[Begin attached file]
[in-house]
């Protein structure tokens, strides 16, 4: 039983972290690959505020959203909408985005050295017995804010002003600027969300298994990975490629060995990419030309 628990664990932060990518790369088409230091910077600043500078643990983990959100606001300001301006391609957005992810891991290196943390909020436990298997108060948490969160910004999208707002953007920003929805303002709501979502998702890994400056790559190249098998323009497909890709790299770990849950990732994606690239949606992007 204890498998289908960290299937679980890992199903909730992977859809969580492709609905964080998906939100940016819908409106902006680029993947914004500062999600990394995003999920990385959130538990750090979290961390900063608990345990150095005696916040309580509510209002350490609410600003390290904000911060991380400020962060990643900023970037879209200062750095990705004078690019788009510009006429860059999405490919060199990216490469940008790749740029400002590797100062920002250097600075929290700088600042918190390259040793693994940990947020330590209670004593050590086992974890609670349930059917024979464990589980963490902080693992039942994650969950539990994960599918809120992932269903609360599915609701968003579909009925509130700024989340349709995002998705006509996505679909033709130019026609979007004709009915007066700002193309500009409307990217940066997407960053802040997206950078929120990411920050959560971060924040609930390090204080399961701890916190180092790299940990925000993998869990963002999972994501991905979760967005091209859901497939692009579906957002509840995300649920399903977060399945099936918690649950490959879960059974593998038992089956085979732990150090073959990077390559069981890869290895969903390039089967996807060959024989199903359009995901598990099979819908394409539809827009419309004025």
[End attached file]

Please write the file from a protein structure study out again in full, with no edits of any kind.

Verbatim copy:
[in-house]
């Protein structure tokens, strides 16, 4: 039983972290690959505020959203909408985005050295017995804010002003600027969300298994990975490629060995990419030309 628990664990932060990518790369088409230091910077600043500078643990983990959100606001300001301006391609957005992810891991290196943390909020436990298997108060948490969160910004999208707002953007920003929805303002709501979502998702890994400056790559190249098998323009497909890709790299770990849950990732994606690239949606992007 204890498998289908960290299937679980890992199903909730992977859809969580492709609905964080998906939100940016819908409106902006680029993947914004500062999600990394995003999920990385959130538990750090979290961390900063608990345990150095005696916040309580509510209002350490609410600003390290904000911060991380400020962060990643900023970037879209200062750095990705004078690019788009510009006429860059999405490919060199990216490469940008790749740029400002590797100062920002250097600075929290700088600042918190390259040793693994940990947020330590209670004593050590086992974890609670349930059917024979464990589980963490902080693992039942994650969950539990994960599918809120992932269903609360599915609701968003579909009925509130700024989340349709995002998705006509996505679909033709130019026609979007004709009915007066700002193309500009409307990217940066997407960053802040997206950078929120990411920050959560971060924040609930390090204080399961701890916190180092790299940990925000993998869990963002999972994501991905979760967005091209859901497939692009579906957002509840995300649920399903977060399945099936918690649950490959879960059974593998038992089956085979732990150090073959990077390559069981890869290895969903390039089967996807060959024989199903359009995901598990099979819908394409539809827009419309004025």